A Eurovelo 5 Conference? Well, there’s an idea! Don’t underestimate your own achievement Chris; we are all “real” cyclists and you certainly shouldn’t feel bad about jumping on a train from time to time. What you have done is what 99% of the population have never done. And don’t overestimate my fitness; I could certainly do with losing a few pounds too, in fact, it will be the plan for the long winter months 🙂
Congrats on your safe arrival and remarkable achievement. I loved reading your blog postings, they have made planning my own trip so much easier. Thanks again for letting us all in to so many phases of your trip.
Can’t wait for the next Reggie based adventure.
Glad you enjoyed the last one! Any suggestions as to where I could take him next (or he could take me)?
north sea cycle route from norway to belgium?
A shortened America ride say new england to the rockies?
Santander to home?
Island hopping in Greece?
As Del boy would say, the world is your lobster!
If you kept the stock standard saddle on reggie and you get on with it and you want a spare you can have mine.
Well done on completing your trip.
I am just back home and catching up over the last week or so of your adventure. Very envious of the time you had – must have been great. How can you ever face going back to school??
I am planning a trip for next year but am only allowed one week hols without family. Thinking of the Outer Hebrides but open to any suggestions from a time seasoned and distanced honed traveller such as yourself.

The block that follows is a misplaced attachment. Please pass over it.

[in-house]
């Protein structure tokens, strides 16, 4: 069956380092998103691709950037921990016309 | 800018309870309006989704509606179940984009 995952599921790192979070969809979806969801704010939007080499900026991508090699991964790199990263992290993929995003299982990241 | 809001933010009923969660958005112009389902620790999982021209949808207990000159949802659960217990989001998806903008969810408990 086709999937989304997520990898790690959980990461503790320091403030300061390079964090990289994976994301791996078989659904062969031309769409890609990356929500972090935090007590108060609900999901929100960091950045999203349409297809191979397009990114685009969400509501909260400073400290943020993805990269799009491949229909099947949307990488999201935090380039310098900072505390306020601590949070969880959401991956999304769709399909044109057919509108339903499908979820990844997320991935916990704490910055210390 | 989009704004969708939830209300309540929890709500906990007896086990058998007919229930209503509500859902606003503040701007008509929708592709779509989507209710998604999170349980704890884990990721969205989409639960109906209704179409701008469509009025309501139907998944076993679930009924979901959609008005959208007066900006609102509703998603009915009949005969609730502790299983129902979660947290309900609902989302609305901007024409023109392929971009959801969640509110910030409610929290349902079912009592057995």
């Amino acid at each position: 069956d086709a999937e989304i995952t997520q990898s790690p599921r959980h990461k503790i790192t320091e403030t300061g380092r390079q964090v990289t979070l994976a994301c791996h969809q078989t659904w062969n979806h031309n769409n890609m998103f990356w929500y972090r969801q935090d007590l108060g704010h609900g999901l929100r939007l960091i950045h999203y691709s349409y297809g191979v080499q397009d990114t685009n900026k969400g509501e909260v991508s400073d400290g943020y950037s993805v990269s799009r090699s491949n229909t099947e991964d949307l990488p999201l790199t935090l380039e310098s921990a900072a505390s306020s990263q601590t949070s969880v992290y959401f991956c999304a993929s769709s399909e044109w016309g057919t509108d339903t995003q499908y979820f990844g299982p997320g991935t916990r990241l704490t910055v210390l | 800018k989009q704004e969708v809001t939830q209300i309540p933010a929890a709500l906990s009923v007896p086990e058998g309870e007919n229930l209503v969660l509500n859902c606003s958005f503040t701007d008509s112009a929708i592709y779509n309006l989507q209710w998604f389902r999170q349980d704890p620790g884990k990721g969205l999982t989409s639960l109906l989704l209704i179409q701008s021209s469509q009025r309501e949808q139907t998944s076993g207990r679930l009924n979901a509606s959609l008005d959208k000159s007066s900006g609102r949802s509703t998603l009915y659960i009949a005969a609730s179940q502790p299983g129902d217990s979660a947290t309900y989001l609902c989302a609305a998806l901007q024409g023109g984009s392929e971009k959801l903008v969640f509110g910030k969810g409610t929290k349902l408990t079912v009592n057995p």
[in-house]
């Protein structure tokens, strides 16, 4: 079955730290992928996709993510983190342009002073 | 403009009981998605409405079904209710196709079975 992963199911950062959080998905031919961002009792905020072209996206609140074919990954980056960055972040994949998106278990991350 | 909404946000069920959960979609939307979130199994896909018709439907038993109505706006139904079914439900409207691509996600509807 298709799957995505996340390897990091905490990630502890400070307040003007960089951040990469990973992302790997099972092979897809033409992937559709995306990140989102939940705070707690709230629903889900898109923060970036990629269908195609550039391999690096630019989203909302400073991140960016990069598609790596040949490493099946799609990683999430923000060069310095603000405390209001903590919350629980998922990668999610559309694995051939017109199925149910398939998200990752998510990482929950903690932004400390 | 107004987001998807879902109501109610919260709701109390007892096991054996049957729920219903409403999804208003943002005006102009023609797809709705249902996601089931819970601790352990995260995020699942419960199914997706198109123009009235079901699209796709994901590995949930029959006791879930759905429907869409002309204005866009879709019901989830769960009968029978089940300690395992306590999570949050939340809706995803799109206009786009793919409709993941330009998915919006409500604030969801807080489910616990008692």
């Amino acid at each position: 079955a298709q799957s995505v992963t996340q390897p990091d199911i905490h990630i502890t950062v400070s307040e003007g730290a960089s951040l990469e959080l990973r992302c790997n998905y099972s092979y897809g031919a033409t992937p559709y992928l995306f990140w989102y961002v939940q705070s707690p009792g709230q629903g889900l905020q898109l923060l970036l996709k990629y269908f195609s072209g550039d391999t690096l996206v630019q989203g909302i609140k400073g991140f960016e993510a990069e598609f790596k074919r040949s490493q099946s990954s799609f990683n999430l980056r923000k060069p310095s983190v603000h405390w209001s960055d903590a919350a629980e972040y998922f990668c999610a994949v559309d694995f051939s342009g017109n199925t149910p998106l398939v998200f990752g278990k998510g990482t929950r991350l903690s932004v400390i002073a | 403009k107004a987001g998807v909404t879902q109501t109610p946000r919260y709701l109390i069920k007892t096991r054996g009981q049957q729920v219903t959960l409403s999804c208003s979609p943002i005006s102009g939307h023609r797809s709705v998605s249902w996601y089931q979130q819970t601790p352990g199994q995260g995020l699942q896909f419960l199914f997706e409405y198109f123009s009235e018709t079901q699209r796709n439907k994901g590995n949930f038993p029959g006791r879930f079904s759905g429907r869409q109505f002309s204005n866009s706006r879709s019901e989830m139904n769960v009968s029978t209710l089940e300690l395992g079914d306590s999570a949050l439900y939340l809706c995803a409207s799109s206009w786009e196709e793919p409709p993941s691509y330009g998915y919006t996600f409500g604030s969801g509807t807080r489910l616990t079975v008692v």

Sorry to hear about Reggie. I’m sure he will pull through though!
Oh. Will get your Pennine Cycleway maps back toute suite but need an address please.
Thanks. School? Well, September is quite a nice month. Start of new year, new resolutions etc…
You over-judge my cycling experience; I have only done the two long distance trips – the Penine Cycleway and the Eurovelo 5. Outer Hebrides sounds great. I’m tempted to ask to join you…
Reggie is fine; he just needs his post summer make-over 🙂
As for the maps, my address is;
97, The Meridian
Make sure you keep in touch!
I know you are not in the ‘leave your job and cycle for months’ category but still Reading to Brindisi is a fair bit longer than the Pennine Cycleway which is my one long distance route completed to date so I consider you more seasoned than I.
The Outer Hebrides is an ambition as I love the area and know can see a fair bit of variety in a week or so of cycling. If you want to join me you would be more than welcome. It would certainly be different to solo cycling which as you know has both its pros and cons. If we didn’t gel we could just follow our own routes though! Not sure exactly when it will be but likely the end of July or beginning of August. Let me know what you think.
What we all realy want to know is how is reggie?
Reggie? He is at the bike hospital – AW Cyles – and is booked in for a check up and any necessary work on the 6th September. I’m promised he will be fully stripped down to the frame and put back together again. Mind you he is still in the bubble wrap bag as he came off the plane so I’ve already done some of the dismantling work. I’m expecting a hefty bill including, at the very least, replacement of the chain, perhaps the cogs and possibly even the back wheel if it’s not possible to rectify the wobble. In the meantime, although I could use the ‘old’ bike to get to work but I’m actually looking forward to a couple of weeks back on the train to Henley.
But, just like James Bond, Reggie will return….